One of the many advantages of the Executor employing a solicitor is that the estate will have use of the solicitor’s client account, where the estate monies, which are in effect trust monies, can be placed. We have, on occasions, had to unpick an Executor’s personal bank account to identify which income receipts truly belonged to the estate, and therefore which should be entered onto the tax return for the administration.

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Administering the estate

Once a Grant of Probate has been obtained, the Executor is allowed to administer the deceased’s estate. This involves gathering in and selling the assets, paying off debts, advertising for creditors and locating the beneficiaries. Only once all this has been done can the Executor distribute the assets to the beneficiaries named in the Will.

The administration of an estate can take up to two years. Estates that are administered too quickly run the risk of debts being discovered after the assets have been distributed. In this case, where an Executor has not properly identified the debts, they could incur some personal liability and be left with trying to reclaim the amount from the beneficiaries who they paid too early. Those beneficiaries may not have the money to hand as they may have spent it or they live abroad and are impossible to find.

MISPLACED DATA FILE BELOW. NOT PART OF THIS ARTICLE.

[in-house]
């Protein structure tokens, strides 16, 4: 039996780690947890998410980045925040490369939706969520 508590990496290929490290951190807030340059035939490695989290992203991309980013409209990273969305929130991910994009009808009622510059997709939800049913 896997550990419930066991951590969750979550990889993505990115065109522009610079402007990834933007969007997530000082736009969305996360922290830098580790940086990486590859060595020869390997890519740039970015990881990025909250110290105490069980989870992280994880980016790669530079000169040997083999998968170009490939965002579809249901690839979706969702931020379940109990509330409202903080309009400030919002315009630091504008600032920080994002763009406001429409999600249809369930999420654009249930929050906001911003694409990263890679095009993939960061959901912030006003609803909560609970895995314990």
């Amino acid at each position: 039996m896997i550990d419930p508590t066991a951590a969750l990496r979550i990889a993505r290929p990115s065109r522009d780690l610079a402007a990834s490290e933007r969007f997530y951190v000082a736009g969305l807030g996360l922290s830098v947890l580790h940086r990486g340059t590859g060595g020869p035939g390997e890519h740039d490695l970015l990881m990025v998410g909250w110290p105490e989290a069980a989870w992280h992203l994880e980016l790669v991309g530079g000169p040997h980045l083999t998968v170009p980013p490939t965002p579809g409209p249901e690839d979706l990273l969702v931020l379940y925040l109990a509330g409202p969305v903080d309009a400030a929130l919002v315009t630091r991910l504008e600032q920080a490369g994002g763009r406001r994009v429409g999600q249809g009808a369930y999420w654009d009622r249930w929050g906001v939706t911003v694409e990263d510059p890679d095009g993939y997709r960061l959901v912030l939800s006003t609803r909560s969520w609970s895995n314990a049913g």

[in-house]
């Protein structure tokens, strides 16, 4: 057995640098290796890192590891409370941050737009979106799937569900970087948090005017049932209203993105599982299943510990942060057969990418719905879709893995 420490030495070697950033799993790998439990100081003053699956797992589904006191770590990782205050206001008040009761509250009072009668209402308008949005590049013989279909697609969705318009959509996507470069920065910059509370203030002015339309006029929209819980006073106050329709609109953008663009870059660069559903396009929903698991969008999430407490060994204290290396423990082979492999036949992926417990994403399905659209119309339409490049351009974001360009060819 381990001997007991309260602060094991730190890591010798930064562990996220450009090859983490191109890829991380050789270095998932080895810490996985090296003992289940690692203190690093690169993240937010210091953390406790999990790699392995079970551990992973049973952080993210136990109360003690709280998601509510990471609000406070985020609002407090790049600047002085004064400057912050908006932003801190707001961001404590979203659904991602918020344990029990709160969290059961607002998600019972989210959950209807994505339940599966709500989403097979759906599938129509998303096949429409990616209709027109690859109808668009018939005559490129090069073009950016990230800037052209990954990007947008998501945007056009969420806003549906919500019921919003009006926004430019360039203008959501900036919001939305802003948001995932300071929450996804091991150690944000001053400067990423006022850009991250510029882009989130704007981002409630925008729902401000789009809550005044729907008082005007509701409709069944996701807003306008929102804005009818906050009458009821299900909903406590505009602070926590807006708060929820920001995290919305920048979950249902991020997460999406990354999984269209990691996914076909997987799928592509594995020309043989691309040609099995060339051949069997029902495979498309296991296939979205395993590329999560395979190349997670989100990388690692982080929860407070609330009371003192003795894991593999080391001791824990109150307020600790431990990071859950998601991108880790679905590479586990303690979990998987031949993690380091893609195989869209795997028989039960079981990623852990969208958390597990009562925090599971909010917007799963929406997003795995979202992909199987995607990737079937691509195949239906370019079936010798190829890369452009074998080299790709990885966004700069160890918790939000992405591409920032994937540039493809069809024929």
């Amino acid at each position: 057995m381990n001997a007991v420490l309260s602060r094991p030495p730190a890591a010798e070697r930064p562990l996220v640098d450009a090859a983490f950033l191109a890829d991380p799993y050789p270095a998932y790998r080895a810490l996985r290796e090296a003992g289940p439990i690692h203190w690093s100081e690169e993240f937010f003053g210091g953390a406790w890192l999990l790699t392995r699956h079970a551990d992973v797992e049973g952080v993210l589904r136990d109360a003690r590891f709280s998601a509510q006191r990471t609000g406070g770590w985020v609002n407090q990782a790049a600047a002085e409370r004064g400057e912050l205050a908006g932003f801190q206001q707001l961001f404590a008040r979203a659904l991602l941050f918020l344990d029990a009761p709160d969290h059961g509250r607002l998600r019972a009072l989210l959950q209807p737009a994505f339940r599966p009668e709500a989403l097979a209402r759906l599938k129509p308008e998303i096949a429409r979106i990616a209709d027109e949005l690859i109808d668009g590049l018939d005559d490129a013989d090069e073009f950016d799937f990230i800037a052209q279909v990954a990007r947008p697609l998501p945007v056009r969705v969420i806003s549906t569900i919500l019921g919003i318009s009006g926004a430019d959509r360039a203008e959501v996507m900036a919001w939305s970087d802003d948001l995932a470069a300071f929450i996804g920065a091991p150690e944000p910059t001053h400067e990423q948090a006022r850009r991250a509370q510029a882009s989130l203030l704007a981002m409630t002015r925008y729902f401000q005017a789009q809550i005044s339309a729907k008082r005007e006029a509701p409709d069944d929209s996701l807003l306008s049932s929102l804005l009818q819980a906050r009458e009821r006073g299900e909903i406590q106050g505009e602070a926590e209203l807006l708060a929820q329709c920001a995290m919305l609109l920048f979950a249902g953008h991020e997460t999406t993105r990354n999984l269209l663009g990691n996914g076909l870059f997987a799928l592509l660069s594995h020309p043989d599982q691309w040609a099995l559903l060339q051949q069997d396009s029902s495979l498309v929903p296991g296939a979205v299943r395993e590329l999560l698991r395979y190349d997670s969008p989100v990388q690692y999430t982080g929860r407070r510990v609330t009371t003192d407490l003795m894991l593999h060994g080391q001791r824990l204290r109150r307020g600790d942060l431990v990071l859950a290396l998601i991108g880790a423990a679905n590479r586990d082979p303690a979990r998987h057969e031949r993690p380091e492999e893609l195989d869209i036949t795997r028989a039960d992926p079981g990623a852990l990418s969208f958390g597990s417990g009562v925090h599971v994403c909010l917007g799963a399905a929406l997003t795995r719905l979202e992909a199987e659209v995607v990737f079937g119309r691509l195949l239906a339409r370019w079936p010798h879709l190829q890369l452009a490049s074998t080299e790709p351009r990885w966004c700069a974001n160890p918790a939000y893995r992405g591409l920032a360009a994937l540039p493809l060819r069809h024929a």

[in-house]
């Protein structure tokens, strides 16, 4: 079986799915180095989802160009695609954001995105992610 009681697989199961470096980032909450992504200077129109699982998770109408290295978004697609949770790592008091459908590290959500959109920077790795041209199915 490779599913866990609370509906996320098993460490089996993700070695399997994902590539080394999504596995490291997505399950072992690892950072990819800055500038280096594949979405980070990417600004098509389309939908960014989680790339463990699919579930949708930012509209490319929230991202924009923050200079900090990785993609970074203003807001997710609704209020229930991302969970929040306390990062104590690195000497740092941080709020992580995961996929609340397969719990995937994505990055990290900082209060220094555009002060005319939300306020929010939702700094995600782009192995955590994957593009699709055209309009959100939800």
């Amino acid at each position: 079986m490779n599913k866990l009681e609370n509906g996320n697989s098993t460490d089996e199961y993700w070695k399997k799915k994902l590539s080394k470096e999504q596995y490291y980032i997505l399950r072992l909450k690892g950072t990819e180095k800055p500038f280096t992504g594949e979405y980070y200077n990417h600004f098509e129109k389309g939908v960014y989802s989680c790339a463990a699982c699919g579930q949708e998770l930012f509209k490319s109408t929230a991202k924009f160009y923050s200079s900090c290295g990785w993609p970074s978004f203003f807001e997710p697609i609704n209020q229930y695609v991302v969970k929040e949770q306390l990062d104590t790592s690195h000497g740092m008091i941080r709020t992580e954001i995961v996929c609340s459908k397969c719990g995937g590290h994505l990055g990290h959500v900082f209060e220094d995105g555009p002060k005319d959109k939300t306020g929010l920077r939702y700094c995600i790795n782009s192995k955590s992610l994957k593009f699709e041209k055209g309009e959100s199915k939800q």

There is no fixed time within which an administration should be completed. Where money has been left to children at the age of 25 and they are only two at the date of death, there could be another 23 years of responsibility in managing money until that child attains the age at which they become entitled.

Estate accounts

Finally, an Executor needs to maintain records of all transactions to achieve transparency in the event of the beneficiaries raising queries. Solicitors will naturally retain these records as they are required to do by the Solicitors Regulation Authority. It is not open to an Executor to say they did not know the law. The Executor owes a duty of care to the beneficiaries to manage the estate efficiently.

For this reason, we recommend that all Executors seek professional advice, either with a view to employing a solicitor to conduct the administration or to ask specific questions during the administration process. That way, the Executor avoids becoming liable for underpaid inheritance tax or claims by creditors, of which they should have been aware.

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Handling disputes

Disputes may arise between beneficiaries in which case the Executor becomes the pig in the middle. In these circumstances, it is recommended that the disputing beneficiaries appoint separate solicitors, whilst the Executor holds the money pending the resolution of the dispute.

Can an Executor ask a solicitor to help?

An Executor is free to request the assistance of a solicitor during the probate and estate administration process. Some Wills try to tie an Executor down to using a particular firm of solicitors. Ultimately, if the Executor feels they cannot work with that firm, or wishes to select their own, the first named firm will accept this. No solicitor wishes to work with clients who feel that their choice of professional adviser has been restricted.

Speak to our wills solicitors

If you are an Executor and you would like help with the probate and estate administration process, contact us at Aticus Law.